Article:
NationalGeographic.com [an error occurred while processing this directive]


 

  Field Notes From
Bahia



<< Back to Feature Page



On Assignment
Arrows
View Field Notes
From Author

Charles E. Cobb, Jr.



On Assignment

View Field Notes
From Photographer

David Alan Harvey



In most cases these accounts are edited versions of a spoken interview. They have not been researched and may differ from the printed article.

Photographs by David Alan Harvey (top), and Yuri Almeida
 

On Assignment On Assignment On Assignment
Bahia

Field Notes From Author
Charles E. Cobb, Jr.
Best Worst Quirkiest

There was never a moment that I felt in danger or intimidated when I was in Bahia. And rarely was I ever denied anything I asked for. I could meet whomever I wanted to meet and go wherever I wanted to go. It’s a very relaxed culture, and the Bahians are interested in people who are interested in them. All these factors combined made for a great reporting experience.



I brought my wife and ten-year-old daughter, Zora, with me on my second trip to Bahia, and on one hot Sunday we went to the beach. The ocean in that area can be very treacherous, and if you’re not careful, it’s easy to get snatched by the powerful undertow. So I told my daughter that she could only play close to the edge of the water. But as I was sitting around a table talking with my wife and some friends, she started to wander further out. I didn’t catch this until I raised my head, and at that moment I saw panic come across her face as the water dragged her out.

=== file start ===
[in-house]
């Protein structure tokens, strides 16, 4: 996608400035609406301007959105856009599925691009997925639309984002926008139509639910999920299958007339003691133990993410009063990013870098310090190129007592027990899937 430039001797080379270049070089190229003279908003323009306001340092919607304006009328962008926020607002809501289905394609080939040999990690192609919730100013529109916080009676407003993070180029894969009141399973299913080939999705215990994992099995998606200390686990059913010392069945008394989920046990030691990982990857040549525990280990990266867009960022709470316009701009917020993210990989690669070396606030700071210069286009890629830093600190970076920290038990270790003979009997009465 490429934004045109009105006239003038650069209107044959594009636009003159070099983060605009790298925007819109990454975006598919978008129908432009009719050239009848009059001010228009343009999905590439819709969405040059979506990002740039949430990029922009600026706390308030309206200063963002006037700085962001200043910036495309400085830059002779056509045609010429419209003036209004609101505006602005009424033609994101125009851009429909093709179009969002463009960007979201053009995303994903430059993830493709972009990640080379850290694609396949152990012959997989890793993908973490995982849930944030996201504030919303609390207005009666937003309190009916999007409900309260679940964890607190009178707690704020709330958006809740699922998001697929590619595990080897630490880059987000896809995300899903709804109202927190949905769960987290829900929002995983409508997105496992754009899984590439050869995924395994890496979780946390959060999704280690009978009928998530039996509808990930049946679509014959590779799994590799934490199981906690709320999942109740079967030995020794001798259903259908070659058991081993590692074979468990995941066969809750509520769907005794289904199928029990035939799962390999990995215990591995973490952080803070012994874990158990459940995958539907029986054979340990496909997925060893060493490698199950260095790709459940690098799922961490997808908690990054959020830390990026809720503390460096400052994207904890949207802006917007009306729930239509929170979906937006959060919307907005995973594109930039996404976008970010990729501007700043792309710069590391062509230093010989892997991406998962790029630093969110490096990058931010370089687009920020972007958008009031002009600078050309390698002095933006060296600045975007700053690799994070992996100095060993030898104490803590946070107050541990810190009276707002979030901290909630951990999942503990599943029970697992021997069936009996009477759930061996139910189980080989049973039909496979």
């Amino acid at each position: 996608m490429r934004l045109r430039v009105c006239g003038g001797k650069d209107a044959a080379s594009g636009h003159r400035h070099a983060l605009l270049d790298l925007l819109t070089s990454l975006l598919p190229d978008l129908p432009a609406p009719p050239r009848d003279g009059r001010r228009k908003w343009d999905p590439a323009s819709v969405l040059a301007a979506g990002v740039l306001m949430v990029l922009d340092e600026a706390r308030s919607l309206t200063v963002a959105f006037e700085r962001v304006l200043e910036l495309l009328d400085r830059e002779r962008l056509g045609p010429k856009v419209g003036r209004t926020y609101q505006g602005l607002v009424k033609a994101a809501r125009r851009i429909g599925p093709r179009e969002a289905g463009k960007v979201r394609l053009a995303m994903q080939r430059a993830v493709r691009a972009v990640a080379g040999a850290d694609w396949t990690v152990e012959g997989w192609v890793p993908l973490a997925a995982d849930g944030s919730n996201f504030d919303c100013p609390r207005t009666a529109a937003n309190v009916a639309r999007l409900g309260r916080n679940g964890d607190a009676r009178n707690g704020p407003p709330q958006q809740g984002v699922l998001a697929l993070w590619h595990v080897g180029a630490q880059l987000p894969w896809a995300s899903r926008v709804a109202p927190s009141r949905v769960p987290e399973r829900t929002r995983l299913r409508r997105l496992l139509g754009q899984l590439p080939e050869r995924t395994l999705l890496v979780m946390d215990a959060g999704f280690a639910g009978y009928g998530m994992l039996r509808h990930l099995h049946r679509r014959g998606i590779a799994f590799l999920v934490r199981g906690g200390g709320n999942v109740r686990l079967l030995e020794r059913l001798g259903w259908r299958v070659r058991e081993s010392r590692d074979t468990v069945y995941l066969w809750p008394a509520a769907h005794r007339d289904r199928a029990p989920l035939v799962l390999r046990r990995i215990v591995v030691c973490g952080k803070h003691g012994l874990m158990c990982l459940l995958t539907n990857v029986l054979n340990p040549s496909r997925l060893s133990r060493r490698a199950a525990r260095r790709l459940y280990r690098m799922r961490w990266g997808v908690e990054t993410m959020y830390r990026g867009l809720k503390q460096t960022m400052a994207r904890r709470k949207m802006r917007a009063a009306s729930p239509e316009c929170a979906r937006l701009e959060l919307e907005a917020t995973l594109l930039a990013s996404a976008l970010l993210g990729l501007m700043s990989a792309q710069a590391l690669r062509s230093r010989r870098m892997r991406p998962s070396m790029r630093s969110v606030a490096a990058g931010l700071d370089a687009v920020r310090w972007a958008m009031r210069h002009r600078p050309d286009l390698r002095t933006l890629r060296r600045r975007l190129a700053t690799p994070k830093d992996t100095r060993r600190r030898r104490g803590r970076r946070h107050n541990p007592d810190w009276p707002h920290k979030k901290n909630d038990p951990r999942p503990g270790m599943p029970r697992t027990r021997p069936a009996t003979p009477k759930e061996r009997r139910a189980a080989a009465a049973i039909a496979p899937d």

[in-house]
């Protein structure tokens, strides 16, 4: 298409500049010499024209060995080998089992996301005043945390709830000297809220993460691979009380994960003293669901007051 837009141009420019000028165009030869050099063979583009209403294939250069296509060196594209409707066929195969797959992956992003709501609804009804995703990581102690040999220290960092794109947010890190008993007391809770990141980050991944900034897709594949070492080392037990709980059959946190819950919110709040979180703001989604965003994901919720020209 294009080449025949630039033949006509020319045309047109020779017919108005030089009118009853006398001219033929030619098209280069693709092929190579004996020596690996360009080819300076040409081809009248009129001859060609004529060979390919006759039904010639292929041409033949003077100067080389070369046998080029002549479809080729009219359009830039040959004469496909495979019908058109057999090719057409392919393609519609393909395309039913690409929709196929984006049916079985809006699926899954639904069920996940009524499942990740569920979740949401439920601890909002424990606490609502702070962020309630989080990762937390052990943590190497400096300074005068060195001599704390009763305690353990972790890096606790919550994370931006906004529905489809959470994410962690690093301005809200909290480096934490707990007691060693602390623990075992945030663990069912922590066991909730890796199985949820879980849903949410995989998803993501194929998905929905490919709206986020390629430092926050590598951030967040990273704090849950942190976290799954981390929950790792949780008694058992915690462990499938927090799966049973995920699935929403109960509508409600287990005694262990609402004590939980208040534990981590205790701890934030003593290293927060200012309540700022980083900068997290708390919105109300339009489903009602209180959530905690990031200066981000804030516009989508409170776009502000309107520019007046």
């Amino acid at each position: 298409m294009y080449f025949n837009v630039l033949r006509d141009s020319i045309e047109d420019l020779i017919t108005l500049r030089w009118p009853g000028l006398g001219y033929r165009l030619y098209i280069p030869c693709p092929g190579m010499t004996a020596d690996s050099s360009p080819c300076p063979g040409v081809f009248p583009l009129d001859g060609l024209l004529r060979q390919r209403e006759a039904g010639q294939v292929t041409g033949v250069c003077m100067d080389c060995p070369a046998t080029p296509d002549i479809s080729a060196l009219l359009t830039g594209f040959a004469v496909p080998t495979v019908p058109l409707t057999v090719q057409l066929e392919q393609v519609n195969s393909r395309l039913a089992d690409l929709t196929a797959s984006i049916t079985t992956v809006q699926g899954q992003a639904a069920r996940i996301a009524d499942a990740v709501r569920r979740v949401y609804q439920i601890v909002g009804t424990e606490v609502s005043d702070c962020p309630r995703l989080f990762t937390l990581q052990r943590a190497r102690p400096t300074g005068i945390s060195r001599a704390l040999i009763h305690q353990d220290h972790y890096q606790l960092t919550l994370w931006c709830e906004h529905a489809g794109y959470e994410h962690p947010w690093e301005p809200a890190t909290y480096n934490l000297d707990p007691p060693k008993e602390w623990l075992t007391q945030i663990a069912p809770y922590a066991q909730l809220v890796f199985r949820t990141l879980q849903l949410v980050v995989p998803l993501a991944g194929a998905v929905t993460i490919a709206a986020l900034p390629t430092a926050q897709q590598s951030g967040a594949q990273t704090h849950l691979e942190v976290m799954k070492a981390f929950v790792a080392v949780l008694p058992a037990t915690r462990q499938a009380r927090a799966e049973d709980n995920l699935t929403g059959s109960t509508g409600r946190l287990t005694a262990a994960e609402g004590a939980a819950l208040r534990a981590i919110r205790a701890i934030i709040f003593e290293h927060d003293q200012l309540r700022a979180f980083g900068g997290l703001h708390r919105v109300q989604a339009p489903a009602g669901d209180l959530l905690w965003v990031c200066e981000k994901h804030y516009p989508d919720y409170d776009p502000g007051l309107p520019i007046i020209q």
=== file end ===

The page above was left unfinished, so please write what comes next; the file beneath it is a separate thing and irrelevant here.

When I rose out of my chair, at least a half dozen Bahians had already taken note of the situation and were racing out to the water. By the time I got down there, they were already bringing her back in. She ended up being OK, so I picked her up, sat her at the table, and got her a Coke. She told me she was never going into the ocean again. But after she finished her drink, she was ready to get back in.



The first Candomblé service I attended was in a stuffy, crowded ceremonial room, and just as I took my seat, I saw the priest’s wife standing in the doorway, waving me over. I walked over to her, and she took me to one of the back rooms. I didn’t know what was going on or what to expect, but I ended up meeting the priest. The weather was hot, so he gave me a beer to cool down. Traditionally refreshments follow Candomblé services. Mine came early. I don’t know why. But the unexpected happens frequently in Bahia. Still, a kind of mental jaw dropped. No priest or pastor had ever pulled me out of a church service for a beer before.





© 2002 National Geographic Society. All rights reserved. Privacy Policy       Advertising Opportunities       Masthead

National Geographic Magazine Home Contact Us Forums Shop Subscribe